Applications information may be found at: www.emsc.nysed.gov/nclb/allocations/0910/titleiallocfinal
FREQUENTLY ASKED QUESTIONS
1. Question: What is the definition of a “highly qualified” teacher in NCLB?
Answer: Under No Child Left Behind (NCLB), a highly-qualified teacher must have:
A bachelor’s degree
Full state certification and licensure as defined by the state
Demonstrated competency, as defined by the state, in each core academic subject he or she teaches
Teachers who are hired after school year 2002-2003 must meet the requirements at the time they are hired
Elementary and secondary school teachers who are new to the profession must hold at least a bachelor’s degree and demonstrate a high level of competence by passing a “rigorous state test.”
Elementary teachers must demonstrate subject knowledge and teaching skills in reading, writing, mathematics, and other areas of the basic elementary school curriculum. Middle and high school teachers must demonstrate a high level of competency in each of the academic subjects they teach by passing a subject matter test in each subject or by successfully completing (in each of the academic subject areas in which the teacher teaches) an academic major, graduate degree, coursework equivalent to an undergraduate major, or advanced certification or credentialing. (For both elementary and secondary teachers, state-required licensing exams in subject areas count toward meeting this requirement.)
Teachers not new to the profession must hold at least a bachelor’s degree and be licensed by the state. These teachers must also meet the requirements for new teachers or demonstrate competence in each academic subject they teach based on a high, objective, and uniform standard of evaluation (HOUSSE) that is set by the state. The New York State Education Department has determined that the (HOUSSE) is an evaluation conducted after August 1, 2003 as part of a (1) pre-employment review or (2) Annual Professional Performance Review (APPR) as required by Section 100.2(o) of Commissioner’s Regulations. For more information on HOUSSE, see NYSUT Information Bulletin # 200808.
2. Question: What are the provisions in ESEA to support teacher quality?
Answer: Title II, Part A of ESEA provides grants to state and school districts (local educational agencies or LEAs), state agencies for higher education, and eligible partnerships for improving teacher and principal quality. States are authorized to use the funds for professional development programs; implementing mentoring programs; teacher retention and recruitment programs; supporting the training of teachers to better integrate technology; and providing assistance to teachers to meet certification, licensure or other requirements--including the National Board for Professional Teaching Standards. States may also use the funds to reform teacher and principal certification or licensure requirements and tenure. Although tenure reform, development of merit-based performance systems, and teacher testing are specifically mentioned as allowable uses of funds, there is no federal requirement.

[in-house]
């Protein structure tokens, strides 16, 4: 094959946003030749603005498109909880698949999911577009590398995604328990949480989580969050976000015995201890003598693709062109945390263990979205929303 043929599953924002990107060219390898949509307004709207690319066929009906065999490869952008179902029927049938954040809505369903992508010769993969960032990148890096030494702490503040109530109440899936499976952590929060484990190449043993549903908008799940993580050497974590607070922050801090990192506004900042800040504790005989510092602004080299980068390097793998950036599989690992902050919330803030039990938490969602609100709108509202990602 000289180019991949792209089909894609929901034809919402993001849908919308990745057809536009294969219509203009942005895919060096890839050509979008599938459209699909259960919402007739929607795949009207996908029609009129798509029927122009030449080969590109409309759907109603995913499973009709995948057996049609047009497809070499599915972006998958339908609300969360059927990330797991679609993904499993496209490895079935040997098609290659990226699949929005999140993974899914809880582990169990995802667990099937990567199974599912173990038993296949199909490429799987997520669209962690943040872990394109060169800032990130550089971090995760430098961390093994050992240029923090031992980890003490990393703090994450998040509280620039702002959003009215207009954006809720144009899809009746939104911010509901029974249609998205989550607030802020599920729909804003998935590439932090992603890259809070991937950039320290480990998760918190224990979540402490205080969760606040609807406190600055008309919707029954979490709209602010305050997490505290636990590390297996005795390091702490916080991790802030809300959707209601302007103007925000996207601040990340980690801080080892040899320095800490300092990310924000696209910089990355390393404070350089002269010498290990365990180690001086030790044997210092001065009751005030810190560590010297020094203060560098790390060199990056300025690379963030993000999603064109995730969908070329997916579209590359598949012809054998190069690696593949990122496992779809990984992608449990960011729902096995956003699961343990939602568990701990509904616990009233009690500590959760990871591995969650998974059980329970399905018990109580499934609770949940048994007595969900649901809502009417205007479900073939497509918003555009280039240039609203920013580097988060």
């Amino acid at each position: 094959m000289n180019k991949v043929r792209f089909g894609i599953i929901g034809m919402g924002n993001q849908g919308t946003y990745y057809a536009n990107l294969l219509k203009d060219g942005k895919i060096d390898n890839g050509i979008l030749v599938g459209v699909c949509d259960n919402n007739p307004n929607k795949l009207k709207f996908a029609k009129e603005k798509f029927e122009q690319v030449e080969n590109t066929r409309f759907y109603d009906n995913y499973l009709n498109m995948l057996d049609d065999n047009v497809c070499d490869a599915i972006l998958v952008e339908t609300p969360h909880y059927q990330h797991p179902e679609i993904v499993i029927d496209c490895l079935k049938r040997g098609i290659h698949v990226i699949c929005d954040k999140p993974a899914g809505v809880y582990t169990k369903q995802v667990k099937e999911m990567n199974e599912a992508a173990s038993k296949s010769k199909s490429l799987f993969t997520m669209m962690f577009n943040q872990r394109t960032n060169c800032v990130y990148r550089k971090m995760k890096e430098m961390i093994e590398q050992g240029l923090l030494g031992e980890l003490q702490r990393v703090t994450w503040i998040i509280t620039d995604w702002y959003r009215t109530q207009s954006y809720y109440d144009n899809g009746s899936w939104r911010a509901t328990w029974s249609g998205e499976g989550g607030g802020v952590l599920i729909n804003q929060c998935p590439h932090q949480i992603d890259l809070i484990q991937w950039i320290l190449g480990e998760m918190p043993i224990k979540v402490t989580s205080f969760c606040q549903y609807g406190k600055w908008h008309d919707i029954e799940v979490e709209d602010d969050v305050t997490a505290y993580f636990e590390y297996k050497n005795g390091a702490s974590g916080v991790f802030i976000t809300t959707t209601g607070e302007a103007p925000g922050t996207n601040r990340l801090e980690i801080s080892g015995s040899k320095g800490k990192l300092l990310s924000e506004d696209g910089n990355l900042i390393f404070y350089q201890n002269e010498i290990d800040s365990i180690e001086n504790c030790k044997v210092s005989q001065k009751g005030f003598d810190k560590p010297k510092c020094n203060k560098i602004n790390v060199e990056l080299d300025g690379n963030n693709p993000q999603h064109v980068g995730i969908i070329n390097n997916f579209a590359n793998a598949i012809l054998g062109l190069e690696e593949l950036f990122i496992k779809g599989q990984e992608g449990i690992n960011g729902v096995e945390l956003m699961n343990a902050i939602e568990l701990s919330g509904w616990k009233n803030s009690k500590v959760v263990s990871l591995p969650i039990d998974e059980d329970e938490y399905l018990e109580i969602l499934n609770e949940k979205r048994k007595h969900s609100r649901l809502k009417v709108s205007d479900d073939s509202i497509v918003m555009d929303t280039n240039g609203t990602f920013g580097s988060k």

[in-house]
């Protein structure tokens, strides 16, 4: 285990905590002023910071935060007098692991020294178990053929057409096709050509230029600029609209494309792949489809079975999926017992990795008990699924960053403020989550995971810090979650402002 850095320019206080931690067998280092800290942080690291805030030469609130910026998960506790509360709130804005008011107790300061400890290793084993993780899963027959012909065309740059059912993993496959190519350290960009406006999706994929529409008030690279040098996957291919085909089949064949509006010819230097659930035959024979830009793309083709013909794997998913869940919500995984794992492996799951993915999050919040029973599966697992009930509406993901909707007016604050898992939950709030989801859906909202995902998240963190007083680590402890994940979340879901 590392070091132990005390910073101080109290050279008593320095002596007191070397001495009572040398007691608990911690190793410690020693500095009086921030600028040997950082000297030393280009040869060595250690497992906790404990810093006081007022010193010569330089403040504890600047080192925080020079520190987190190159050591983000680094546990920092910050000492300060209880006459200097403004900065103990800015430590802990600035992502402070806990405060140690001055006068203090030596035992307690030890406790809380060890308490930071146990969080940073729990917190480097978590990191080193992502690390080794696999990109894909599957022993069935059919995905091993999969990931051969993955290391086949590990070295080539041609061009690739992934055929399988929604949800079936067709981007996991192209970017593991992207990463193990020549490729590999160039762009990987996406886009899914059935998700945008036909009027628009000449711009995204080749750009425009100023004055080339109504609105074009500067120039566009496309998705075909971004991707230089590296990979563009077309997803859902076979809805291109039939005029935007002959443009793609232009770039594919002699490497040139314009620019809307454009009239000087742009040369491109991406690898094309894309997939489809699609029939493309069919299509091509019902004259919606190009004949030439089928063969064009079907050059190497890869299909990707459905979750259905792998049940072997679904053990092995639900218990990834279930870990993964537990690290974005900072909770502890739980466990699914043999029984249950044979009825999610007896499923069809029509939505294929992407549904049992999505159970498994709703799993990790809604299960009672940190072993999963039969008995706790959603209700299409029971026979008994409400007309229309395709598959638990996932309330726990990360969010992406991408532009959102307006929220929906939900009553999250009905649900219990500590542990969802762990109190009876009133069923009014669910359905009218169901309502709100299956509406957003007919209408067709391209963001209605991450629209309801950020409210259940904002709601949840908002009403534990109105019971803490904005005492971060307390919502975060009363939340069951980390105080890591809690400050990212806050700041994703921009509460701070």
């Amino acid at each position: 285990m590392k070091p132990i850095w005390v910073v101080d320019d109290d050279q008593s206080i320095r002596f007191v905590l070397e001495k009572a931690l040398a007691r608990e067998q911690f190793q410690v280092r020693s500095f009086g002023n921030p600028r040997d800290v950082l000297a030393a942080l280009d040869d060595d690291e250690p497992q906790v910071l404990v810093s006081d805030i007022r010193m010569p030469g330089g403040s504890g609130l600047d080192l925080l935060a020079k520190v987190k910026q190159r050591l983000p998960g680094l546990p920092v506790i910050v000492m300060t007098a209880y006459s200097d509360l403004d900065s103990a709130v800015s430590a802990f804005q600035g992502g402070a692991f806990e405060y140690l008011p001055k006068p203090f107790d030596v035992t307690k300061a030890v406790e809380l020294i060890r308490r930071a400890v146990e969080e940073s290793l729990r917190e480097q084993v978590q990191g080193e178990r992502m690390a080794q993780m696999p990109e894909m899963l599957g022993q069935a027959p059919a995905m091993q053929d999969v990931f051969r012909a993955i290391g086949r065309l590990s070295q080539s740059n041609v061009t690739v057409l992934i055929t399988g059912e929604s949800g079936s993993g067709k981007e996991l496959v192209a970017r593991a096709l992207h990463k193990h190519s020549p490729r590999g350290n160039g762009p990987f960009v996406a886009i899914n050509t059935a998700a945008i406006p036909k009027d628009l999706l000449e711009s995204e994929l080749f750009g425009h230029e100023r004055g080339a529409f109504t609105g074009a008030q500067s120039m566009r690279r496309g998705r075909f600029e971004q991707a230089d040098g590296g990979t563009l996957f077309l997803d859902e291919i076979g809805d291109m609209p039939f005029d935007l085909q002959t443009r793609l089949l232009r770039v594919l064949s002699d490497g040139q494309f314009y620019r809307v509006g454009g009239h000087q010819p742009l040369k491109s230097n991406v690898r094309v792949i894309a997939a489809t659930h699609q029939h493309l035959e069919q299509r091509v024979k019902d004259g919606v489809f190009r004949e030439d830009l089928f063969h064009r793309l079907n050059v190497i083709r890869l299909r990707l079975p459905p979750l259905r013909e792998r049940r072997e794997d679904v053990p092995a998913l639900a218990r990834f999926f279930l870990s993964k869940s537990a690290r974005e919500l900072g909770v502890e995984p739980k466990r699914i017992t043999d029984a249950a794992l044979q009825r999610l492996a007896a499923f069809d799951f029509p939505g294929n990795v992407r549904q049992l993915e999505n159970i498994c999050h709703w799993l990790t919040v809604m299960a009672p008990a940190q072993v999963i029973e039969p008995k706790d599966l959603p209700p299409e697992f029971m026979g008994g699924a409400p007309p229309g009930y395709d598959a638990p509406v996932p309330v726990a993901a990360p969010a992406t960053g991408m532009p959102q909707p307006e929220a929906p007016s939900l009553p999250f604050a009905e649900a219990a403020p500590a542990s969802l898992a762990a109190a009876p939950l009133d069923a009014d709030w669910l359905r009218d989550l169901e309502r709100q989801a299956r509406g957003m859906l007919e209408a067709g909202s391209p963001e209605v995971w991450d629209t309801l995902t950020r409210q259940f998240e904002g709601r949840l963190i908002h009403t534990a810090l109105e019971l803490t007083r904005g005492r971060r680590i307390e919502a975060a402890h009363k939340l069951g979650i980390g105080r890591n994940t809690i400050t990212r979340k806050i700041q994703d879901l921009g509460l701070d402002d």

3. Question: Is a school district required to target its Title II, Part A funds?
Answer: Yes. Districts must assure in their Title II plan to the state that funds are targeted to schools that have the lowest proportion of “highly qualified” teachers, have the largest average class-size, or are identified for school improvement under Title I.
ADVICE TO LOCAL LEADERS
1. Title II states that teachers and paraprofessionals must collaborate in the planning of Title II activities. Seek meaningful teacher involvement in determining how your district plans to spend Title II funds. Exercise your right to be involved in the development of the application to be sent to SED. Appoint teachers with planning and negotiations skills to planning committees.
2. Insist that the planning for all professional development activities financed through NCLB be a required part of the school district’s Professional Development Plan. Be sure that the district’s professional development committee provides the leadership and support for meeting the Title II requirements regarding professional development, including the local needs assessment. See NYSUT IB #200806, Professional Development Plans, for further assistance.
3. Determine which of the permitted activities listed on page 1 can be funded through Title II and strongly advocate for the inclusion of these in your district’s grant application.